Thursday, July 23, 2009

Greeks Scammed in Phony Telethon

It sounded perfect. Progressive Greeks opened their hearts and wallets to rebuild a hospital that was bombed by the Israelis. The pep talks during the telethon were full of anger at Israel as the donations poured in. $1.67 million was raised to help rebuild the hospital, including a child who broke open his piggy bank and sent in $14.00. There was one little problem with the telethon. The hospital did not exist.

The Jewish Telegraphic Agency reported as follows about the Greek telethon.

"For nearly a week in February, Greece’s official state television network inundated viewers with news about a telethon that would take place Feb. 9 to raise money to “rebuild the Christian hospital in Gaza that Israelis destroyed with their bombs” during the Israeli army’s operation there in January.

In its announcements, the network made clear that it was referring to a specific Christian hospital destroyed by Israel.

The telethon included recorded video messages by Greek President Carolos Papoulias and Foreign Minister Dora Bakoyianni, along with a parade of Greek politicians, singers, public personalities and trade unionists. Many used the telethon to cast broadsides at Israel.

The campaign raised $1.67 million, according to telethon organizers, who said little Greek children had gone so far as to break their piggy banks to offer $14 to Palestinians in need.

A JTA investigation revealed, however, that no Christian hospital was on the list assembled by the United Nations and the Red Crescent Society of structures in Gaza damaged and destroyed as a consequence of the Israel-Hamas war in January."

It is interesting to note that the Greek President and Foreign Minister lent their prestige to the telethon without using Greek intelligence sources to verify the truth of the reportage that led up to the telethon. The television network that hosted the telethon bowed out of any responsibility for the phony telethon, directing Jewish Telegraphic Agency to the General Confederation of Greek Workers and to the Foreign Ministry.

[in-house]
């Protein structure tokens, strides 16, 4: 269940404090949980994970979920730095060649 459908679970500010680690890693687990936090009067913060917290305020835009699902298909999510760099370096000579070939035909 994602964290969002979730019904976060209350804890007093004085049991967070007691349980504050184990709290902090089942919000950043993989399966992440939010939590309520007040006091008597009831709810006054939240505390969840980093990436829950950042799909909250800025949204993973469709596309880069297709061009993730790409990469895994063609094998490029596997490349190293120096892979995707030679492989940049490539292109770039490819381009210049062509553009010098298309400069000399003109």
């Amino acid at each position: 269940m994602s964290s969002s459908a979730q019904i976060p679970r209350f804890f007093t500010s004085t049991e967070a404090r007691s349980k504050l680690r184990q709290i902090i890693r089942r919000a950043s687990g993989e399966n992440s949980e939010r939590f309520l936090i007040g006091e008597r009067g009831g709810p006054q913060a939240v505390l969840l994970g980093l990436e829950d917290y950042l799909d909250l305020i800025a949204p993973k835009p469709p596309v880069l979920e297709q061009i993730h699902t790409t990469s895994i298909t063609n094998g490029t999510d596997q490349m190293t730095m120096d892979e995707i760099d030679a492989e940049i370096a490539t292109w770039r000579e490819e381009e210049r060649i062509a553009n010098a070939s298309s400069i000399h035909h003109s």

As $1.67 million sits in a Greek bank, irate Palestinians want to know where the money will go. The "mistake " was conceded not on the front pages of the Greek newspapers but in a tiny blurb buried in Kerdos, the Greek financial newspaper in which proposals were solicited on how to spend the money that was raised on false pretenses. The announcement read as follows.

“A project is being sought in Gaza to be financed by the money raised from the Solidarity Telethon organized last February by the Technical Chamber of Greece and another nine trade union organizations in cooperation with Greek Public Television,” the item read. “A delegation of the bodies involved will visit the area in the near future in order to decide where the 1.2 million Euros raised for a project that will provide substantial services to all the area’s residents will be allocated.”

To date, everyone is passing the buck or $1.67 million bucks, to be more specific. No one knows who should apologise to the Israelis for all of the lovely things said about Israel during the telethon. I doubt that Israel's foreign minister is staying late at the office to take a call from the Greek foreign minister.

It is amazing how many people were willing to suspend disbelief for the duration of the telethon, which was described as a six hour fiesta of anger directed at Israel.

It is amazing how tempting a cocktail mix of altruism combined with hate for the State of Israel will knock out the healthy skepticism of a President, a Foreign Minister and an entire trade union. It certainly makes one wonder what other disinformation is shaping Greek public opinion. It will be interesting to see what happens to the money that was raised.

There is an old trick that was used by pickpockets on the New York subway. One guy gets on and announces "Watch out for pickpockets", while his partner works the crowd and lifts a few wallets. Athens thieves have the same idea, except they announce, Watch out for Zionists."

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